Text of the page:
Fonz: Sure, sure. I love streaming and content. So, Netflix was always a brand that I wouldn’t have minded working at. But part of the reason that I came out to the Bay Area in the first place was to be involved in the design, the startup culture. I wanted to be around like-minded people. It’s not that they weren’t on the East Coast, but there’s a concentration of them out here in the Bay Area. It’s almost like everybody you meet is either in product or works at some kind of startup. And because you have that community, there were a lot of events out here. So, I always told myself, once I come out to California, I’m going to be going to events all the time. I was always an events type of person because I like to network, and I like to learn. So, I would go to events almost every day before the pandemic. I went to one event that was actually titled, “How to level up your design career.” And at the end of the event, I was making my way across the room to talk to a VP from Meta. I ended up bumping into this gentleman; and instead of me just saying, ‘Excuse me,’ I actually struck up a conversation with him.
He was an engineering manager at Netflix. And he took my information and said he was going to connect with me the next day and connect me with some people. And he did that exact thing. The next day, he reached out to me and connected me with some designers that were already working at Netflix. I had some peers over there, as well. So, by the time my name got to the recruiters, I was so excited, and I applied, and I was able to get in. I actually joined the company as soon as the coronavirus started locking things down. I started in May of 2020, so my whole interview process was remote.
Heather: Well, first, it was Meta’s loss, right?
Fonz: [Laughs] Super, super.
Heather: Second, stay on the networking for a moment. We talk so much about that being such an important part of one’s career: never turn down a conversation; always try to put yourself out there. Obviously, it’s been a little harder as things have been more remote, but where do you get the courage to just go into these spaces? And what’s going through your mind? Any tips for people who are themselves trying to think about growing their own personal and professional networks?
Fonz: Honestly, I feel I have more to lose if I don’t speak up in a situation. If I don’t say anything, nobody gets to know how amazing, dedicated, focused I am. I don’t get to learn how dedicated, amazing, focused they are. I don’t get to share opportunities. I don’t get to share stories. I don’t get to be social. I’ve just always been able to quickly find a common bond between me and somebody and just be able to build on top of that, because I think ultimately people are nice. They want to be friendly. They want to meet other people, but it doesn’t come easy for some. If it does come easy to you, then you should really multiply and double down on it. And I do that. I’ve spoken to a ton of people, and the conversation didn’t go anywhere. And that is completely fine with me. But then there are also times where you think of the story I just told, I had a conversation with somebody, and it changed my life. So, I’m always thinking to myself: Well, look what happens if I say something to somebody; it can lead to a new job somewhere. But if I don’t say anything, then I’m going to leave exactly how I came here. And I believe communication’s extremely important, even as a designer. I need to be able to communicate my solutions through my work. I need to be able to talk to our users to learn about what problems I’m solving for them. I need to be able to present my work to other designers at the companies where I’m working and things like that. So, communication is a major part of being a designer that I’ve always worked on. But as I got older, I realized just how important networking is.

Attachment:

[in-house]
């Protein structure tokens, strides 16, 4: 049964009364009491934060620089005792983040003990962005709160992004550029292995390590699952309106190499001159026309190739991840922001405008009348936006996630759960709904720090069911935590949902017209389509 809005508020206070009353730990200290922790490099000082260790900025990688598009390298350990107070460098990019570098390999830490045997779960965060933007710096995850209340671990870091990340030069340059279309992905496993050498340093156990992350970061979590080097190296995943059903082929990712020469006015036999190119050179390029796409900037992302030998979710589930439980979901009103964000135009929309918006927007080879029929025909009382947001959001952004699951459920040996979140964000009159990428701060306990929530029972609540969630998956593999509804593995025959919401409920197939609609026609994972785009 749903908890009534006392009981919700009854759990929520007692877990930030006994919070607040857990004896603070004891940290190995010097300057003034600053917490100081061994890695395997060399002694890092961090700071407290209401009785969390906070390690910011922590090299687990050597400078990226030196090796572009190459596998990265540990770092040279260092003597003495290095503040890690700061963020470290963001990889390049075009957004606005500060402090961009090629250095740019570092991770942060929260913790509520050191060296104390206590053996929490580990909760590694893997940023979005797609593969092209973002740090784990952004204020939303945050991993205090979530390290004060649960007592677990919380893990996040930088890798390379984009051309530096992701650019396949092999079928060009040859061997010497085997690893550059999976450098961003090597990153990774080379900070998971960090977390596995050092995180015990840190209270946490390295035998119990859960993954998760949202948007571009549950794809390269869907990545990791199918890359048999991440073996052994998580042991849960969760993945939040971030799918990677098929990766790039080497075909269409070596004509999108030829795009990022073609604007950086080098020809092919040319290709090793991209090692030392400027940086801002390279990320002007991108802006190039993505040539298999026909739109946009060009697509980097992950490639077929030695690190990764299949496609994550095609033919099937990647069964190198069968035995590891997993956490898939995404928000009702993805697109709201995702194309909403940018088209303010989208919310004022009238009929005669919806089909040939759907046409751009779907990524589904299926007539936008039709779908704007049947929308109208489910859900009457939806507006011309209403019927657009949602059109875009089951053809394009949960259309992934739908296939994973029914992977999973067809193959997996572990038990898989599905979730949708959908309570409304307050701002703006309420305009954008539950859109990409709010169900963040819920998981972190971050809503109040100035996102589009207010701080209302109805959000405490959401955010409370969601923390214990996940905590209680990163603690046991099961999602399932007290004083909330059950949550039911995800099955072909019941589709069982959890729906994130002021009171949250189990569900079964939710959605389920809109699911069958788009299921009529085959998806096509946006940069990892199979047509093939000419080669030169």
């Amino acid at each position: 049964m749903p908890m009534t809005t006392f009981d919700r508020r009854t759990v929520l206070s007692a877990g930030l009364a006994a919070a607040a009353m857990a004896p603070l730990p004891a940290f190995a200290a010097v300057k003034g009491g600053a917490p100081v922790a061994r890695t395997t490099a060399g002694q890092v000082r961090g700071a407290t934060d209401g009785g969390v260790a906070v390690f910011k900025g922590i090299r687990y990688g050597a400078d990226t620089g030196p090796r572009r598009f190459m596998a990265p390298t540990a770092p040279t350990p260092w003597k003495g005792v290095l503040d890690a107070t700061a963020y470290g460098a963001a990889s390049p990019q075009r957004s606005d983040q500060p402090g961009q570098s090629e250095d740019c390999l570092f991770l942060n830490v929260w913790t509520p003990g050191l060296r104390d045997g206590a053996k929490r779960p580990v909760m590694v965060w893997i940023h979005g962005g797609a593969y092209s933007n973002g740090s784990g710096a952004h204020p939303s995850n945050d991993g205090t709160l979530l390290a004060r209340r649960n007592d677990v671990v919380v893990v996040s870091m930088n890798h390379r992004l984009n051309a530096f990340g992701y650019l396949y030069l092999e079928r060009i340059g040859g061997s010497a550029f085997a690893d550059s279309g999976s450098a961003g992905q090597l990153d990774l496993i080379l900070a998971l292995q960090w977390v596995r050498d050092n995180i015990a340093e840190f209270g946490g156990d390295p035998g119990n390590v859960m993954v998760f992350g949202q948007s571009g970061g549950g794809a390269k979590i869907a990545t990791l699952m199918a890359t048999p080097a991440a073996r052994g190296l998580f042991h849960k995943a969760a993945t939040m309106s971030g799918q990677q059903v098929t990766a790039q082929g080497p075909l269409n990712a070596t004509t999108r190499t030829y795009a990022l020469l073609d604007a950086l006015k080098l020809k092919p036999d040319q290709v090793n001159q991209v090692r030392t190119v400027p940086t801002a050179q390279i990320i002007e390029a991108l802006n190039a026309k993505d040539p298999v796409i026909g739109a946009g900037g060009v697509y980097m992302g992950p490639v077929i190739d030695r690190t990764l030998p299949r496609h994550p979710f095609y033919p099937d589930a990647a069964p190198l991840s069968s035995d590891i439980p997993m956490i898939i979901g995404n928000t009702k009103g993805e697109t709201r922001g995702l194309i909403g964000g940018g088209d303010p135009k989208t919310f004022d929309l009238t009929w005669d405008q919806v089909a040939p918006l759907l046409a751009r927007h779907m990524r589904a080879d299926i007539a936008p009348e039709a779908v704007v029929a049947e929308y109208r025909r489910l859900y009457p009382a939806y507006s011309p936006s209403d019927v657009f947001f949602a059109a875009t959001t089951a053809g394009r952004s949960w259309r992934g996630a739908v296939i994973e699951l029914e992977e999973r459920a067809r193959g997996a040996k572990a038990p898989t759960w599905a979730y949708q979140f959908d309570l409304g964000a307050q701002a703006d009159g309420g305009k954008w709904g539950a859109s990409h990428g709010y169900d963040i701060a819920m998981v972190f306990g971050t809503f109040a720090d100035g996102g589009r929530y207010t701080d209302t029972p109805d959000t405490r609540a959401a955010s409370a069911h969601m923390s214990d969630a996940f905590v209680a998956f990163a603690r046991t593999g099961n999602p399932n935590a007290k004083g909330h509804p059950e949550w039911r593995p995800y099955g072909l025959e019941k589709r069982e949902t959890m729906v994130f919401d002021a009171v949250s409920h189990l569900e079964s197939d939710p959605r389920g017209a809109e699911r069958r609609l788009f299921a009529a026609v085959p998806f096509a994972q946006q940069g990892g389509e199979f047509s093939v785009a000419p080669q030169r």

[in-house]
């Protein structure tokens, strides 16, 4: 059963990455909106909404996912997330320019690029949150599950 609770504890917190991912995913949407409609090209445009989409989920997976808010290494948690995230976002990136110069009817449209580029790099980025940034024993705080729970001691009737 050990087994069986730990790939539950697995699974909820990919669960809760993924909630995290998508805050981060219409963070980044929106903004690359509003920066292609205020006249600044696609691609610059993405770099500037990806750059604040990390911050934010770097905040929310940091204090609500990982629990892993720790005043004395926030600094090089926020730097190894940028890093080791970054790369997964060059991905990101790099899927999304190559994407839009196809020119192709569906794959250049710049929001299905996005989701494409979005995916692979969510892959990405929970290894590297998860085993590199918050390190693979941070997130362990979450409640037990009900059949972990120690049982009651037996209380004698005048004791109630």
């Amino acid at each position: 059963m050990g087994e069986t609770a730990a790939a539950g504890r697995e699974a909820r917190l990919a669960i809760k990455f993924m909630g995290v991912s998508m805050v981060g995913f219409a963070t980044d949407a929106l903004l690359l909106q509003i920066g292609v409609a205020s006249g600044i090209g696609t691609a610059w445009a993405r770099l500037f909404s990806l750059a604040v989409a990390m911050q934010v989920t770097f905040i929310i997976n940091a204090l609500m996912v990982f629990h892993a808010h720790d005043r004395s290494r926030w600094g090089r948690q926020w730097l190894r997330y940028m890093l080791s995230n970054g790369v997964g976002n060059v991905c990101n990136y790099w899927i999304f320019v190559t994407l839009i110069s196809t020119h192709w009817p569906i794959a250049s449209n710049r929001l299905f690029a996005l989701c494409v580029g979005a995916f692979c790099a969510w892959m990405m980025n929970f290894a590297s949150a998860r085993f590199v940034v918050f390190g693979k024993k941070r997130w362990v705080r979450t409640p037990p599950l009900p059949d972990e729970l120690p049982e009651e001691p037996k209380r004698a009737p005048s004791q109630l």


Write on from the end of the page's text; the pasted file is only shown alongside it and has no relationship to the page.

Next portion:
Heather: Absolutely. And just flipping it on its head, it’s not about what you’ll lose but what you’ll gain. So, back to Netflix. When you joined, was it in the role that you’re in now, which is product designer and global conversion?
Fonz: Yes, yes.
Heather: And tell me about what that role entails, what you do day to day.
Fonz: My role has grown since I’ve been there. When I first started, I was focused on flow, which is our signup flow, making sure that we were optimizing and were iterating on our flow to make that experience as best as possible for users when they’re coming to the platform. Marketing gets the people to the platform, but it’s my team’s job to convert you when you come to the platform. Is the signup flow as smooth as possible? Is it accessible? Are there any content edits that we can make to make the process easier? Can we shorten the experience? What is the experience like when a user comes from television versus coming from phone versus coming from web? And are we doing everything to allow them to give us their credit-card number and become paid subscribers as easy and fast as possible? That’s where conversion, the term “conversion,” comes into play. And the reason that I use the term global conversion is, I don’t only focus on the United States. I don’t only focus on one region. I focus on conversion all across planet Earth. We have a ton of different initiatives that are targeted for certain areas. I’m not limited to just USCAN or Asia. I get to work in the products that I work on, as well as the ones that I ship. They end up being global releases. My second focus was on multi-household usage, which is how do we get more people to stop sharing their passwords. And now I’m transitioning into a new team that’s just going to focus on how do we continue to make Netflix the best streaming platform out there? And how do we keep improving the features and services that we offer so that everybody wants to continue to stay subscribed?
Heather: It really is all about the user experience. Tell me the ways in which you really can understand user pain points, how you’re observing behavior, the way you’re using data to inform decisions.